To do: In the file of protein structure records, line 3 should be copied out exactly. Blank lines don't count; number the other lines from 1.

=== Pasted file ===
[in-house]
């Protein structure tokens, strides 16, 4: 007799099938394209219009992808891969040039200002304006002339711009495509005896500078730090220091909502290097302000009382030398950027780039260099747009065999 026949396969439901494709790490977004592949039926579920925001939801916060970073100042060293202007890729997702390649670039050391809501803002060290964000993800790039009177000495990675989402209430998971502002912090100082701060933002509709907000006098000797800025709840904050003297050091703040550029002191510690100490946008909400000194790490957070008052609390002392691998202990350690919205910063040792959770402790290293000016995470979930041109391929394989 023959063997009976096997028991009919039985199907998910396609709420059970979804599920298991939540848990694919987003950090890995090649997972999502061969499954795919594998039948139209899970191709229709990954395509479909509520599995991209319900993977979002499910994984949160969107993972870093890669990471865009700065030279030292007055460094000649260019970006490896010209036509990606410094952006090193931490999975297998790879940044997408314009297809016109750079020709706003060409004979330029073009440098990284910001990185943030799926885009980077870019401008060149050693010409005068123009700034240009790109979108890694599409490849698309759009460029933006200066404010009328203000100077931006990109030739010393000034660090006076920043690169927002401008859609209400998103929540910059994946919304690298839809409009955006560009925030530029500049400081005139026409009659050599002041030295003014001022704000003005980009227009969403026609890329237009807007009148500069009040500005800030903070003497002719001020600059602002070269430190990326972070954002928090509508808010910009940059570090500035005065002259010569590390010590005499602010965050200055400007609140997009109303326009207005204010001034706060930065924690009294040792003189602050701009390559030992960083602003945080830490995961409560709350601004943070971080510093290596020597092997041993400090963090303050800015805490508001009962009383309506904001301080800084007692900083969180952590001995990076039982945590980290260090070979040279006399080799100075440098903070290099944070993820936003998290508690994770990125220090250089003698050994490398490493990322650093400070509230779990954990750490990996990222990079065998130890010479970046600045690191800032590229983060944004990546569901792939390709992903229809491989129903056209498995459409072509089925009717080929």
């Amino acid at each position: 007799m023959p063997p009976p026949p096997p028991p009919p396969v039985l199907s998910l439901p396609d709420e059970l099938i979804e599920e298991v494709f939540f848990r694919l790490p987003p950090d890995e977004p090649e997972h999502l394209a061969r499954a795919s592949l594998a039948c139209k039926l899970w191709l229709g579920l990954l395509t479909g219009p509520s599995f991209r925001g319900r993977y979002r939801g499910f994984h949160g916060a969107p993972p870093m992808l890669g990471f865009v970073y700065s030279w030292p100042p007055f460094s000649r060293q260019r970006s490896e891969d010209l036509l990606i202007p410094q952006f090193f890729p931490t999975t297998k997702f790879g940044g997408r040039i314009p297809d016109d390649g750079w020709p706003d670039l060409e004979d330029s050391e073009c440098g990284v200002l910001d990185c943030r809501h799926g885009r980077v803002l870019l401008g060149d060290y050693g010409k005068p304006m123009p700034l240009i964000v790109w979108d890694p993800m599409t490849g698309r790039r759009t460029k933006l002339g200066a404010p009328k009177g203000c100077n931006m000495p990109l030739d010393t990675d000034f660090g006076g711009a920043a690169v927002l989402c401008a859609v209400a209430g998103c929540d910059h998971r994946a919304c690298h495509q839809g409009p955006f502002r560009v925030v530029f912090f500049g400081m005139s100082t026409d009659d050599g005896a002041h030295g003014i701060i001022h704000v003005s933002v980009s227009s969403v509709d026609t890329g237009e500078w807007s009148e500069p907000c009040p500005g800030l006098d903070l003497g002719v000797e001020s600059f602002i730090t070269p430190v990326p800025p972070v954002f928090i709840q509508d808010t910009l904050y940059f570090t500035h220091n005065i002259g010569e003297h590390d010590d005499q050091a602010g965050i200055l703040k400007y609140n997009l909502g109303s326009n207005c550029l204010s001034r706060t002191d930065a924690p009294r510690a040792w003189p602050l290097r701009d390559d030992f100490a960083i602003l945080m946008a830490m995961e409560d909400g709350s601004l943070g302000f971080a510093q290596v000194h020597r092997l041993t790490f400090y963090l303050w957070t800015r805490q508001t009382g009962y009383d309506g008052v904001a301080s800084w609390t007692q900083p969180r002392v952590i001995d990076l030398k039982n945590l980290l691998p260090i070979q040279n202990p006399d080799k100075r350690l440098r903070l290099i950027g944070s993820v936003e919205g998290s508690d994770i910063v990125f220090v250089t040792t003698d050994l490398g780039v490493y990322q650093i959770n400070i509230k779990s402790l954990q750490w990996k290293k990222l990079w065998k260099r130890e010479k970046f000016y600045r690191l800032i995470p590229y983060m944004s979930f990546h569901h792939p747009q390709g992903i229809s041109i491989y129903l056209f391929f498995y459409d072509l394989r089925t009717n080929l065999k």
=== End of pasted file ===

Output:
């Amino acid at each position: 007799m023959p063997p009976p026949p096997p028991p009919p396969v039985l199907s998910l439901p396609d709420e059970l099938i979804e599920e298991v494709f939540f848990r694919l790490p987003p950090d890995e977004p090649e997972h999502l394209a061969r499954a795919s592949l594998a039948c139209k039926l899970w191709l229709g579920l990954l395509t479909g219009p509520s599995f991209r925001g319900r993977y979002r939801g499910f994984h949160g916060a969107p993972p870093m992808l890669g990471f865009v970073y700065s030279w030292p100042p007055f460094s000649r060293q260019r970006s490896e891969d010209l036509l990606i202007p410094q952006f090193f890729p931490t999975t297998k997702f790879g940044g997408r040039i314009p297809d016109d390649g750079w020709p706003d670039l060409e004979d330029s050391e073009c440098g990284v200002l910001d990185c943030r809501h799926g885009r980077v803002l870019l401008g060149d060290y050693g010409k005068p304006m123009p700034l240009i964000v790109w979108d890694p993800m599409t490849g698309r790039r759009t460029k933006l002339g200066a404010p009328k009177g203000c100077n931006m000495p990109l030739d010393t990675d000034f660090g006076g711009a920043a690169v927002l989402c401008a859609v209400a209430g998103c929540d910059h998971r994946a919304c690298h495509q839809g409009p955006f502002r560009v925030v530029f912090f500049g400081m005139s100082t026409d009659d050599g005896a002041h030295g003014i701060i001022h704000v003005s933002v980009s227009s969403v509709d026609t890329g237009e500078w807007s009148e500069p907000c009040p500005g800030l006098d903070l003497g002719v000797e001020s600059f602002i730090t070269p430190v990326p800025p972070v954002f928090i709840q509508d808010t910009l904050y940059f570090t500035h220091n005065i002259g010569e003297h590390d010590d005499q050091a602010g965050i200055l703040k400007y609140n997009l909502g109303s326009n207005c550029l204010s001034r706060t002191d930065a924690p009294r510690a040792w003189p602050l290097r701009d390559d030992f100490a960083i602003l945080m946008a830490m995961e409560d909400g709350s601004l943070g302000f971080a510093q290596v000194h020597r092997l041993t790490f400090y963090l303050w957070t800015r805490q508001t009382g009962y009383d309506g008052v904001a301080s800084w609390t007692q900083p969180r002392v952590i001995d990076l030398k039982n945590l980290l691998p260090i070979q040279n202990p006399d080799k100075r350690l440098r903070l290099i950027g944070s993820v936003e919205g998290s508690d994770i910063v990125f220090v250089t040792t003698d050994l490398g780039v490493y990322q650093i959770n400070i509230k779990s402790l954990q750490w990996k290293k990222l990079w065998k260099r130890e010479k970046f000016y600045r690191l800032i995470p590229y983060m944004s979930f990546h569901h792939p747009q390709g992903i229809s041109i491989y129903l056209f391929f498995y459409d072509l394989r089925t009717n080929l065999k």